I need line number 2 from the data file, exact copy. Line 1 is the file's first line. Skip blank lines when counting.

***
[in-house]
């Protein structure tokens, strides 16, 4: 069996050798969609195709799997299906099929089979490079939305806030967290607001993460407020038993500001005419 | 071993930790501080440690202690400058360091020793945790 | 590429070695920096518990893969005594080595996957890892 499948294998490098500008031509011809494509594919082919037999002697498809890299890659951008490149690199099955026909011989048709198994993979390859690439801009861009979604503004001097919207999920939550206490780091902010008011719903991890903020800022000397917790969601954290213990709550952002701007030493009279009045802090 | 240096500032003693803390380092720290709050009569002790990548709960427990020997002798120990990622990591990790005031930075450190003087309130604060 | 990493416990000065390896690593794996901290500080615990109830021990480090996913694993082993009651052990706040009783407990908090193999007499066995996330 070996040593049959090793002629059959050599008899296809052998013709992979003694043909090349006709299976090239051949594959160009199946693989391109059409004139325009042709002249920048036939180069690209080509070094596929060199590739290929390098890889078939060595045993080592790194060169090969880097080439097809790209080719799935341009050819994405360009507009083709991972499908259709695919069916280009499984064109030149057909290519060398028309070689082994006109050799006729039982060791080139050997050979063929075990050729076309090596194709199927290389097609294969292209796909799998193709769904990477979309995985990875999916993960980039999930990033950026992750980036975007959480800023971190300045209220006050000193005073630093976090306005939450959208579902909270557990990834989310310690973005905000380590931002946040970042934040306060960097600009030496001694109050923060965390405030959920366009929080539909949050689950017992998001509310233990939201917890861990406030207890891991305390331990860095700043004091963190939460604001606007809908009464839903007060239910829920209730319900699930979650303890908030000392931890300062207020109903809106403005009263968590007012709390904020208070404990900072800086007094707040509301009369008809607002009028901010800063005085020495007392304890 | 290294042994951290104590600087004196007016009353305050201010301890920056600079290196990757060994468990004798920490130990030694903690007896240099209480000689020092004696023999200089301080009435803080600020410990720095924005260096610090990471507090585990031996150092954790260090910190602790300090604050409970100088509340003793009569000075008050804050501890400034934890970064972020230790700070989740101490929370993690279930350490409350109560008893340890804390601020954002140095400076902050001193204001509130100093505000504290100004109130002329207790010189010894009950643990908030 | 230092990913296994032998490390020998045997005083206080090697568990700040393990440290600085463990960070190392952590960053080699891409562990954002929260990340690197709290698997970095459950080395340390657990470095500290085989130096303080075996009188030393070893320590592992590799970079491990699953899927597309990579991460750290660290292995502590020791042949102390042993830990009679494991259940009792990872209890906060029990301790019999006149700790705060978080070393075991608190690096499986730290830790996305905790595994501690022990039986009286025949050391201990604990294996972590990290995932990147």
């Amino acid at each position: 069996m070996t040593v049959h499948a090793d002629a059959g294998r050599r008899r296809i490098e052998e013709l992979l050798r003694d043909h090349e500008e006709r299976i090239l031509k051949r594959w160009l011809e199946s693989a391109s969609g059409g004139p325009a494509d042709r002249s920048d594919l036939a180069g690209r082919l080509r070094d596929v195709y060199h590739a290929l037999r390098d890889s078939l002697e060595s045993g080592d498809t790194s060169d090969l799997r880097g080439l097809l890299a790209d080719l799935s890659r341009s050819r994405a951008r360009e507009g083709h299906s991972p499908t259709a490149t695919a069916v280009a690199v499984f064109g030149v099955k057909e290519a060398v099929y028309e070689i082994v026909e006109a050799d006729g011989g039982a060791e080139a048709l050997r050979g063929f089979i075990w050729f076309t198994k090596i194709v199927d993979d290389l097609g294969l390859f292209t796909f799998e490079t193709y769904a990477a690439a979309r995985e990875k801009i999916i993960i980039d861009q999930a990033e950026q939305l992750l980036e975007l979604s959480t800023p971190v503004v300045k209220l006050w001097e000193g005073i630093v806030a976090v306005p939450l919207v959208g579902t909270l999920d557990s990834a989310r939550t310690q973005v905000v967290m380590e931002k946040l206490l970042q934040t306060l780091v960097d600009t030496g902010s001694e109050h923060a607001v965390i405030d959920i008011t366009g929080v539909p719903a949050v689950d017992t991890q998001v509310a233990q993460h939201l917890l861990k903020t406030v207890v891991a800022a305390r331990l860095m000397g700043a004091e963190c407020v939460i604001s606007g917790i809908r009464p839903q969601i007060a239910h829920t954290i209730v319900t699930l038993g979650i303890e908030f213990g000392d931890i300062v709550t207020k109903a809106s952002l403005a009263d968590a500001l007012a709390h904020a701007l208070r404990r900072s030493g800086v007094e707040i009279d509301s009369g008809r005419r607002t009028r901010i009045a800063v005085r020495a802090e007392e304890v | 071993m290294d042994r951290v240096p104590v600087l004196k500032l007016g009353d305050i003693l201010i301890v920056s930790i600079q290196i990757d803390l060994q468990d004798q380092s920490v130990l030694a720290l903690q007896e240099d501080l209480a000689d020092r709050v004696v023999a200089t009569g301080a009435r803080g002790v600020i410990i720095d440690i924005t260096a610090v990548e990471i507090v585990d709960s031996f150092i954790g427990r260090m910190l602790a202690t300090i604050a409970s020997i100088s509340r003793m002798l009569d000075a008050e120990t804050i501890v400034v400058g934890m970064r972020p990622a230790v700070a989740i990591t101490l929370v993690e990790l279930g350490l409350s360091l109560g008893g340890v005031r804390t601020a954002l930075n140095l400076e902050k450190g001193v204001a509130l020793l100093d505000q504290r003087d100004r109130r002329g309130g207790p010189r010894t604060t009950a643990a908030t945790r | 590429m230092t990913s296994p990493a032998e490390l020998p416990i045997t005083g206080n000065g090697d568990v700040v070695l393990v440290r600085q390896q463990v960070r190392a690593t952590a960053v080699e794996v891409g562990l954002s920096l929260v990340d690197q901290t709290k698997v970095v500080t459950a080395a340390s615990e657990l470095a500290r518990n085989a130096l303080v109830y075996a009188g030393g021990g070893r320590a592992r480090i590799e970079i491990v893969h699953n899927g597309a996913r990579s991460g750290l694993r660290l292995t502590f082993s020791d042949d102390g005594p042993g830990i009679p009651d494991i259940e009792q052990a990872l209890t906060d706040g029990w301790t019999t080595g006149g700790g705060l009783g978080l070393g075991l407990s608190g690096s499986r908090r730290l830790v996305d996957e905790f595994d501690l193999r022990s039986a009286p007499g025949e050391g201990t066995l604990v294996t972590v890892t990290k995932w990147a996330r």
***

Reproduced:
């Protein structure tokens, strides 16, 4: 069996050798969609195709799997299906099929089979490079939305806030967290607001993460407020038993500001005419 | 071993930790501080440690202690400058360091020793945790 | 590429070695920096518990893969005594080595996957890892 499948294998490098500008031509011809494509594919082919037999002697498809890299890659951008490149690199099955026909011989048709198994993979390859690439801009861009979604503004001097919207999920939550206490780091902010008011719903991890903020800022000397917790969601954290213990709550952002701007030493009279009045802090 | 240096500032003693803390380092720290709050009569002790990548709960427990020997002798120990990622990591990790005031930075450190003087309130604060 | 990493416990000065390896690593794996901290500080615990109830021990480090996913694993082993009651052990706040009783407990908090193999007499066995996330 070996040593049959090793002629059959050599008899296809052998013709992979003694043909090349006709299976090239051949594959160009199946693989391109059409004139325009042709002249920048036939180069690209080509070094596929060199590739290929390098890889078939060595045993080592790194060169090969880097080439097809790209080719799935341009050819994405360009507009083709991972499908259709695919069916280009499984064109030149057909290519060398028309070689082994006109050799006729039982060791080139050997050979063929075990050729076309090596194709199927290389097609294969292209796909799998193709769904990477979309995985990875999916993960980039999930990033950026992750980036975007959480800023971190300045209220006050000193005073630093976090306005939450959208579902909270557990990834989310310690973005905000380590931002946040970042934040306060960097600009030496001694109050923060965390405030959920366009929080539909949050689950017992998001509310233990939201917890861990406030207890891991305390331990860095700043004091963190939460604001606007809908009464839903007060239910829920209730319900699930979650303890908030000392931890300062207020109903809106403005009263968590007012709390904020208070404990900072800086007094707040509301009369008809607002009028901010800063005085020495007392304890 | 290294042994951290104590600087004196007016009353305050201010301890920056600079290196990757060994468990004798920490130990030694903690007896240099209480000689020092004696023999200089301080009435803080600020410990720095924005260096610090990471507090585990031996150092954790260090910190602790300090604050409970100088509340003793009569000075008050804050501890400034934890970064972020230790700070989740101490929370993690279930350490409350109560008893340890804390601020954002140095400076902050001193204001509130100093505000504290100004109130002329207790010189010894009950643990908030 | 230092990913296994032998490390020998045997005083206080090697568990700040393990440290600085463990960070190392952590960053080699891409562990954002929260990340690197709290698997970095459950080395340390657990470095500290085989130096303080075996009188030393070893320590592992590799970079491990699953899927597309990579991460750290660290292995502590020791042949102390042993830990009679494991259940009792990872209890906060029990301790019999006149700790705060978080070393075991608190690096499986730290830790996305905790595994501690022990039986009286025949050391201990604990294996972590990290995932990147």